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1.2 Current Parallel Programming Paradigms - page 3 / 33





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Extensions to the Message-Passing Interface for Process Fault –Tolerance

This section summarizes the FT-MPI specification. The full document can be found in Appendix A. Handling fault-tolerance typically consists of three steps: failure detection, notification and recovery. The FT-MPI specification makes no general assumptions about the first two issues, with the exception that it assumes, that the run-time environment discovers failing processes and all processes of the according parallel jobs are notified about the failure events.

The notification of failed processes is passed to the MPI application through the usage of a special error code. As soon as an application process has received the notification of a death event through this error code, its general state is changing from no failures to failure recognized. While in this state, the process is just allowed to execute certain actions. These actions are depending on various parameters and are detailed later in the document.

The recovery procedure is considered to consist of two steps again: recovering the MPI library and the run-time environment, and recovering the application. The latter one is considered to be the responsibility of the application.

The main problems the FT-MPI specification is dealing with are answers to the following questions:


What are the necessary steps and options to start the recovery procedure and therefore change the state of the processes back to no failure?

  • 2.

    What is the status of the MPI objects after recovery?

  • 3.

    What is the status of ongoing communication and messages during and after recovery?

The first question is handled by the so-called recovery mode, the second by the communicator mode, the third by the message mode respectively the collective communication mode.

The recovery mode defines how the recovery procedure can be started. Currently, there are three options defined:

  • an automatic recovery mode, where the recovery procedure is started automatically by the MPI library as soon as a failure event has been recognized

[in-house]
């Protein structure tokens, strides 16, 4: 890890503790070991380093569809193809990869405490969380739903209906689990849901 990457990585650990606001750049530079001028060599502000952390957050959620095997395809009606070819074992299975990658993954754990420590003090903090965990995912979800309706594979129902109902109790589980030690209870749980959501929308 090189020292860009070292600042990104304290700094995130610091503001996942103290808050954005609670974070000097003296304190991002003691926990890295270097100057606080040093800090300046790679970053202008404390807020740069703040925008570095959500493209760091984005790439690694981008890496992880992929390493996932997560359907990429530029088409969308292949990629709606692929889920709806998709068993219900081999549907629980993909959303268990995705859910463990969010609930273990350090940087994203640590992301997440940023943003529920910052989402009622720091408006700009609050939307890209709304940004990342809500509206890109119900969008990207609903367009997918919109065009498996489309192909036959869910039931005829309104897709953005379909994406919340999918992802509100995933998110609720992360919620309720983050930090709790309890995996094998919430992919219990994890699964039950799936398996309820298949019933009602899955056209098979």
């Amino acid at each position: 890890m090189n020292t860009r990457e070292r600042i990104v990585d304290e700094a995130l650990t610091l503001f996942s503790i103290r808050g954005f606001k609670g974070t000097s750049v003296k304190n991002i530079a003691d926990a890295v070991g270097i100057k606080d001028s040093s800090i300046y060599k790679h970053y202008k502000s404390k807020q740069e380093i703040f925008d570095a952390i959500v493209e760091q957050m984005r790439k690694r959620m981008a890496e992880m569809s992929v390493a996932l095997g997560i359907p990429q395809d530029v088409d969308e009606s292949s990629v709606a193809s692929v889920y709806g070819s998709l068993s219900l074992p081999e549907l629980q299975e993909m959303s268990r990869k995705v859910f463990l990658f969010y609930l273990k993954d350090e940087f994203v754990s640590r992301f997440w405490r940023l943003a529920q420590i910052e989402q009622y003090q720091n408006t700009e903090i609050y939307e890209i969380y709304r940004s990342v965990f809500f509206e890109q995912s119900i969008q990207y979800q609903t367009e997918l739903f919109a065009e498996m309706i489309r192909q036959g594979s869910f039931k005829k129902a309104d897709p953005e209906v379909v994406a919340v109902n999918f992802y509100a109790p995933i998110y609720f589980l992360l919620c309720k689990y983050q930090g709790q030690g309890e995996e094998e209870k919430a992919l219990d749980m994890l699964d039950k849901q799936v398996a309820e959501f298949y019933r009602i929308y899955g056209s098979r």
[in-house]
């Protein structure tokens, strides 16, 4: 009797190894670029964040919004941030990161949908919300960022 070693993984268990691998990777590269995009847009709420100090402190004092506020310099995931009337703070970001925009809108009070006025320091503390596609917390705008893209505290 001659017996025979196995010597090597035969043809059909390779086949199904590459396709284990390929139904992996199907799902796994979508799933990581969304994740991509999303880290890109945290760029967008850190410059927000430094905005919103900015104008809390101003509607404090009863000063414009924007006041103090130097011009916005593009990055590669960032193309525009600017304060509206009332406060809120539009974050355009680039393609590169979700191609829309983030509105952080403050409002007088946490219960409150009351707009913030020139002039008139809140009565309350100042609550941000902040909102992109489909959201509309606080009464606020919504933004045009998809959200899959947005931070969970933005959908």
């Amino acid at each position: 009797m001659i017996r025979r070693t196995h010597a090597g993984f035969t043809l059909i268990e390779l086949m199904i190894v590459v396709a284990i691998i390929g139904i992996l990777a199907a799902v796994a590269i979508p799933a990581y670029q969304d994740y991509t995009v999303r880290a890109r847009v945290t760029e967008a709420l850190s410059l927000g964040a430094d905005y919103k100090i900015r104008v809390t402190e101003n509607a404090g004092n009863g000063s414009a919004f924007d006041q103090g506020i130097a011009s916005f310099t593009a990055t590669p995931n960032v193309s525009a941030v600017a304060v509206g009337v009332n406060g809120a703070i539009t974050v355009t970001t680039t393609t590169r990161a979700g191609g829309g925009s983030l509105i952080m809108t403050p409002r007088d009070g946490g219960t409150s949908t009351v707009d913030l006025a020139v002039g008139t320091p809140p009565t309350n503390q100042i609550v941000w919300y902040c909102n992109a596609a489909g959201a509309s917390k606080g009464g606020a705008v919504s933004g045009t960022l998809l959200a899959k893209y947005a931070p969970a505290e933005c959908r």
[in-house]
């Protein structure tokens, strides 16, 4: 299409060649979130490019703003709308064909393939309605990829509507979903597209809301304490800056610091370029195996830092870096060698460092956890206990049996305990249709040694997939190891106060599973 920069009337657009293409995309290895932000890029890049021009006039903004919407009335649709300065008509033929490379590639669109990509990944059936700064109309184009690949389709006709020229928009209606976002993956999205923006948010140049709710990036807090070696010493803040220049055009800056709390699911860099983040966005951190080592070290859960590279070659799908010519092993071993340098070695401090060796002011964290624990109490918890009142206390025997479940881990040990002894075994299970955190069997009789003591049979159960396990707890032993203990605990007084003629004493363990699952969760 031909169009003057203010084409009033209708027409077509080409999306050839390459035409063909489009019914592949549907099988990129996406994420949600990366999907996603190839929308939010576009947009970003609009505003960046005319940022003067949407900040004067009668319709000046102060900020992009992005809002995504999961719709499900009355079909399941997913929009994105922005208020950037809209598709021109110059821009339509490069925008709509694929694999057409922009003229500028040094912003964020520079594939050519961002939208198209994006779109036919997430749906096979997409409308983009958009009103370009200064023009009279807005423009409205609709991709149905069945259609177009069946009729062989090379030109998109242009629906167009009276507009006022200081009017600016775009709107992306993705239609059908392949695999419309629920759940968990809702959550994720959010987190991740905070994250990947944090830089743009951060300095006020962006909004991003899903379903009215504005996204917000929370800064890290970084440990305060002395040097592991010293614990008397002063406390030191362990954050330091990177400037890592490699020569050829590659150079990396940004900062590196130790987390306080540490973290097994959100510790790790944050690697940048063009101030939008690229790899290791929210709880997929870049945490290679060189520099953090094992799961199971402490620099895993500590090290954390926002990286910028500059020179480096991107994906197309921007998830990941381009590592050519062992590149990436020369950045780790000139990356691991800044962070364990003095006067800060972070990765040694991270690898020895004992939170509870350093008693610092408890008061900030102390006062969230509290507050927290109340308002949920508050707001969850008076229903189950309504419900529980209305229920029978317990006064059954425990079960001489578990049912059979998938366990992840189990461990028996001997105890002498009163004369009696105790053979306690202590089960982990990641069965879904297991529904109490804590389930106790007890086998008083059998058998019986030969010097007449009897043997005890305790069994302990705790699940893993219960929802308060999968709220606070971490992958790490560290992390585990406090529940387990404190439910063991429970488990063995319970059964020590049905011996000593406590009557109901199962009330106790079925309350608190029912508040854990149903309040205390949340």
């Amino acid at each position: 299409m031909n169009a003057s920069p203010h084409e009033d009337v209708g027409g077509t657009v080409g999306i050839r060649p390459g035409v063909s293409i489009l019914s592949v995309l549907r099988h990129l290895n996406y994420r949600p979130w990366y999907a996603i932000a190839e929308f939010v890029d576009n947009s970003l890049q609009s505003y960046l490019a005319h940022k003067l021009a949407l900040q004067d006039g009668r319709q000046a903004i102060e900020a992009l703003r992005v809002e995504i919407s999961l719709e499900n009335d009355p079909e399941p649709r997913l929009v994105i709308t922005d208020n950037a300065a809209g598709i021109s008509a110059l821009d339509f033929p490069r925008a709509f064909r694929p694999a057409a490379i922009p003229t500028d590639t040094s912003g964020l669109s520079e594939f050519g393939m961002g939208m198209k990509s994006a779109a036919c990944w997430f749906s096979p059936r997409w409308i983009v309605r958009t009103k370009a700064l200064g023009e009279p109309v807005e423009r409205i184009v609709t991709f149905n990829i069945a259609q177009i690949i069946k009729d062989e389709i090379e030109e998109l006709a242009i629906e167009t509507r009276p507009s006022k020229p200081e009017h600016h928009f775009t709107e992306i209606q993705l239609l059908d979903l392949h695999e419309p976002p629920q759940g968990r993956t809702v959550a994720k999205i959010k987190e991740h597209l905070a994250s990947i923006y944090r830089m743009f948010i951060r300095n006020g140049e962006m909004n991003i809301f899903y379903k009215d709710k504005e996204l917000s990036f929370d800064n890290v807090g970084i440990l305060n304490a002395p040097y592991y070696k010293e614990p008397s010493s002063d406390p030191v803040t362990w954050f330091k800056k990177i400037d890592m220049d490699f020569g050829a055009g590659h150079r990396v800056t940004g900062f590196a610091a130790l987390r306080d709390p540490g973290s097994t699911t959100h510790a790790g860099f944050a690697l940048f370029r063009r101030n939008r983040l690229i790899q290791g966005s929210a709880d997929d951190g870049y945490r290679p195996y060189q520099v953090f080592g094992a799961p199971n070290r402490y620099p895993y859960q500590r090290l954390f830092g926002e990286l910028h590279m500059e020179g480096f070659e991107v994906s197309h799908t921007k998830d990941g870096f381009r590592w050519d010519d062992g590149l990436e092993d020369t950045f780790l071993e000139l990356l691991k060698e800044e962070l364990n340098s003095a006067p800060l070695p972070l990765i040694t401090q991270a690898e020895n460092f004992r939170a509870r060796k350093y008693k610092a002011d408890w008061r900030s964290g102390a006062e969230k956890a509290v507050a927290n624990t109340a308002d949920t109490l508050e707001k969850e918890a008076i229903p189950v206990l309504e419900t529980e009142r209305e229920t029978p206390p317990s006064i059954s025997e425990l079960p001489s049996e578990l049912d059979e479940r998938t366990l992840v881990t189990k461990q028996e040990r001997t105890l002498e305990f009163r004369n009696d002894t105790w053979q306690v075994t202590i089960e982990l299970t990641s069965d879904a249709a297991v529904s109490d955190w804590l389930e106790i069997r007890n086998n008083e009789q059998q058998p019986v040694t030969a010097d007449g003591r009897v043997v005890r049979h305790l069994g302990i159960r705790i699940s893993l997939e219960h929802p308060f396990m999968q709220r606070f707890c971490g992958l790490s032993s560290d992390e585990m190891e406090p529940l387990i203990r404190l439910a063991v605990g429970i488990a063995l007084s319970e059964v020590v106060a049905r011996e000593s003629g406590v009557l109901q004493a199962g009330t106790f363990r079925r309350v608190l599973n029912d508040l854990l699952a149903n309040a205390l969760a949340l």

• a manual recovery mode, where the application has to start the recovery procedure through the usage of a special MPI function

  • a recovery mode, where the recovery procedure does not have to be initiated at all. However, any communication to failed processes will raise an error.

The status of MPI objects after the recovery operation is depending on whether they contain some global information or not. As for MPI-1, the only objects containing global information are groups and communicators. These objects are ‘destroyed’ during the recovery procedure and only the objects available after MPI_Init are re-instantiated by the library (MPI_COMM_WORLD and MPI_COMM_SELF).

Communicators and group can have different formats after recovery operation. Failed processes can either be replaced (FTMPI_COMM_MODE_REBUILD), or not. In case the failed processes are not replaced, the user still has two choices: the position of the failed process can be left empty in groups and communicators (FTMPI_COMM_MODE_BLANK) or the groups and communicators can shrink such that no gap is left (FTMPI_COMM_MODE_SHRINK). For both modes a precise description of all MPI-1 functions are given in Appendix A.

Furthermore, the specification has to clarify what the status of currently ongoing messages is while an error occurs and is recognized. In one mode, all currently ongoing messages are cancelled by the system. This mode is mainly useful for applications, which on an error roll-back to the last consistent state in the application. As an example, if an error occurs in iteration 423 and the last consistent state of the application is from iteration 400, than all ongoing messages from iteration 423 would just confuse the application after having performed the roll-back. The

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